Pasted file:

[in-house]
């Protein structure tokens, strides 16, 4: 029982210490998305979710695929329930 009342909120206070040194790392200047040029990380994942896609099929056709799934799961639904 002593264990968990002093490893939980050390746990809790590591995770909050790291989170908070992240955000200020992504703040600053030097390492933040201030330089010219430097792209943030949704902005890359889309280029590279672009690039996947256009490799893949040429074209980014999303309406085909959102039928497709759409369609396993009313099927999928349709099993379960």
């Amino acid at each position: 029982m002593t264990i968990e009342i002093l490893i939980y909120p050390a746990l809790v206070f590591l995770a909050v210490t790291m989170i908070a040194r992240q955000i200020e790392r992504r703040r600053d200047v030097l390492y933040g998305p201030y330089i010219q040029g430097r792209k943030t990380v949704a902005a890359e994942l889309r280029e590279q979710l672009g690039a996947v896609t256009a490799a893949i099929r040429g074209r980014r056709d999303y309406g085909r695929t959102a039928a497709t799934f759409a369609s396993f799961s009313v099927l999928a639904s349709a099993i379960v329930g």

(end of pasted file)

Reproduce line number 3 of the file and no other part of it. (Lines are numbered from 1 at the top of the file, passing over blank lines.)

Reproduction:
């Amino acid at each position: 029982m002593t264990i968990e009342i002093l490893i939980y909120p050390a746990l809790v206070f590591l995770a909050v210490t790291m989170i908070a040194r992240q955000i200020e790392r992504r703040r600053d200047v030097l390492y933040g998305p201030y330089i010219q040029g430097r792209k943030t990380v949704a902005a890359e994942l889309r280029e590279q979710l672009g690039a996947v896609t256009a490799a893949i099929r040429g074209r980014r056709d999303y309406g085909r695929t959102a039928a497709t799934f759409a369609s396993f799961s009313v099927l999928a639904s349709a099993i379960v329930g």